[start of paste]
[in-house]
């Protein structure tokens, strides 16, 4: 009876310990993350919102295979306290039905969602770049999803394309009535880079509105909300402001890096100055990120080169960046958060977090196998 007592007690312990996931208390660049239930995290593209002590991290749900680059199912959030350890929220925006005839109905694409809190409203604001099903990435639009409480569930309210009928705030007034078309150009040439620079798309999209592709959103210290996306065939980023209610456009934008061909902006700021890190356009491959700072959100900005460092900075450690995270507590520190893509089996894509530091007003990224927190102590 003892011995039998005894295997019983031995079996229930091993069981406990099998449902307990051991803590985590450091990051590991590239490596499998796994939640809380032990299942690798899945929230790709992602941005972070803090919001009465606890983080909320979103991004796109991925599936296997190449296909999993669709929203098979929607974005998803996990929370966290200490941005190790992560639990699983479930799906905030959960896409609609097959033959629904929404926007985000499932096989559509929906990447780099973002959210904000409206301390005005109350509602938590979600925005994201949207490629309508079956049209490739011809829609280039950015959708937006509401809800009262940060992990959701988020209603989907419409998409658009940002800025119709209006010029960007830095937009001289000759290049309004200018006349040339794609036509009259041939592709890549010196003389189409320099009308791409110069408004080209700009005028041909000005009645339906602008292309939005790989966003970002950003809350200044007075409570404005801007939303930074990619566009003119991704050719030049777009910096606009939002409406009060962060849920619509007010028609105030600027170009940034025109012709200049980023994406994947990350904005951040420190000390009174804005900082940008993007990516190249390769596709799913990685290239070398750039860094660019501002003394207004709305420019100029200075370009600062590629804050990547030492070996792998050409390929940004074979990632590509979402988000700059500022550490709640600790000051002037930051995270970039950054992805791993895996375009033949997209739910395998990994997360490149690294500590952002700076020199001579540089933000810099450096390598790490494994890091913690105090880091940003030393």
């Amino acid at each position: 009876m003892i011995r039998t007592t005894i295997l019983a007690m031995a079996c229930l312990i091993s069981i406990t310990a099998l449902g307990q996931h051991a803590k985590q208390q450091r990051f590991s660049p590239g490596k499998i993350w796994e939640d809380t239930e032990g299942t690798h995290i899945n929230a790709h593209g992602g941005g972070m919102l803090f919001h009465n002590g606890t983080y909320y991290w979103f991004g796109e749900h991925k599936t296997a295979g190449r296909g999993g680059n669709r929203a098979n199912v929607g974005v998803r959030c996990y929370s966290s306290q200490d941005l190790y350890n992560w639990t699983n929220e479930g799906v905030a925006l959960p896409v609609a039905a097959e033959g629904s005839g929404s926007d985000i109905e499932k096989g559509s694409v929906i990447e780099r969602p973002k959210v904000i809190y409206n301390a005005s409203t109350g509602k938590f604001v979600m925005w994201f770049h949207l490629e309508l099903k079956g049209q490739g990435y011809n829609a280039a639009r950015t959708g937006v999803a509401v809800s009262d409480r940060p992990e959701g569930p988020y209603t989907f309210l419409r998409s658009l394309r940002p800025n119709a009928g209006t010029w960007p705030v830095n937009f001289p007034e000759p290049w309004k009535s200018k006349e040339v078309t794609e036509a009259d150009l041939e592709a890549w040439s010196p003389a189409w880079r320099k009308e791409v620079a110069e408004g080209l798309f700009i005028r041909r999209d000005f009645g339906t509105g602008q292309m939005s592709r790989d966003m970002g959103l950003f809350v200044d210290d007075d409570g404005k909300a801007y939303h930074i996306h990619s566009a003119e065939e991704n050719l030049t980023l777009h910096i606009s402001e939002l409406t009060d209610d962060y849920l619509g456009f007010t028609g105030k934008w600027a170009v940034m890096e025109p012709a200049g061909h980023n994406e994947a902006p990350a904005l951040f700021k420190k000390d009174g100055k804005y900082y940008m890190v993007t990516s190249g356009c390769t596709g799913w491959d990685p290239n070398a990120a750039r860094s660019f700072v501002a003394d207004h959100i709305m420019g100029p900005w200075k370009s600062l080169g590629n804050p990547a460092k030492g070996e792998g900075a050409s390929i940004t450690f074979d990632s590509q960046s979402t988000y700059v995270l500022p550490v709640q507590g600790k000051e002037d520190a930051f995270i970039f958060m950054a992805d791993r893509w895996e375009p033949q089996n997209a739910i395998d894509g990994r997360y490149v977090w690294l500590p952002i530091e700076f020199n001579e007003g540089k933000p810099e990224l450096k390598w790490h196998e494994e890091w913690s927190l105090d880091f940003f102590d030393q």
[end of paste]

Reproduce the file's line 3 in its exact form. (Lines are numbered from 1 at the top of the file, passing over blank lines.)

């Amino acid at each position: 009876m003892i011995r039998t007592t005894i295997l019983a007690m031995a079996c229930l312990i091993s069981i406990t310990a099998l449902g307990q996931h051991a803590k985590q208390q450091r990051f590991s660049p590239g490596k499998i993350w796994e939640d809380t239930e032990g299942t690798h995290i899945n929230a790709h593209g992602g941005g972070m919102l803090f919001h009465n002590g606890t983080y909320y991290w979103f991004g796109e749900h991925k599936t296997a295979g190449r296909g999993g680059n669709r929203a098979n199912v929607g974005v998803r959030c996990y929370s966290s306290q200490d941005l190790y350890n992560w639990t699983n929220e479930g799906v905030a925006l959960p896409v609609a039905a097959e033959g629904s005839g929404s926007d985000i109905e499932k096989g559509s694409v929906i990447e780099r969602p973002k959210v904000i809190y409206n301390a005005s409203t109350g509602k938590f604001v979600m925005w994201f770049h949207l490629e309508l099903k079956g049209q490739g990435y011809n829609a280039a639009r950015t959708g937006v999803a509401v809800s009262d409480r940060p992990e959701g569930p988020y209603t989907f309210l419409r998409s658009l394309r940002p800025n119709a009928g209006t010029w960007p705030v830095n937009f001289p007034e000759p290049w309004k009535s200018k006349e040339v078309t794609e036509a009259d150009l041939e592709a890549w040439s010196p003389a189409w880079r320099k009308e791409v620079a110069e408004g080209l798309f700009i005028r041909r999209d000005f009645g339906t509105g602008q292309m939005s592709r790989d966003m970002g959103l950003f809350v200044d210290d007075d409570g404005k909300a801007y939303h930074i996306h990619s566009a003119e065939e991704n050719l030049t980023l777009h910096i606009s402001e939002l409406t009060d209610d962060y849920l619509g456009f007010t028609g105030k934008w600027a170009v940034m890096e025109p012709a200049g061909h980023n994406e994947a902006p990350a904005l951040f700021k420190k000390d009174g100055k804005y900082y940008m890190v993007t990516s190249g356009c390769t596709g799913w491959d990685p290239n070398a990120a750039r860094s660019f700072v501002a003394d207004h959100i709305m420019g100029p900005w200075k370009s600062l080169g590629n804050p990547a460092k030492g070996e792998g900075a050409s390929i940004t450690f074979d990632s590509q960046s979402t988000y700059v995270l500022p550490v709640q507590g600790k000051e002037d520190a930051f995270i970039f958060m950054a992805d791993r893509w895996e375009p033949q089996n997209a739910i395998d894509g990994r997360y490149v977090w690294l500590p952002i530091e700076f020199n001579e007003g540089k933000p810099e990224l450096k390598w790490h196998e494994e890091w913690s927190l105090d880091f940003f102590d030393q």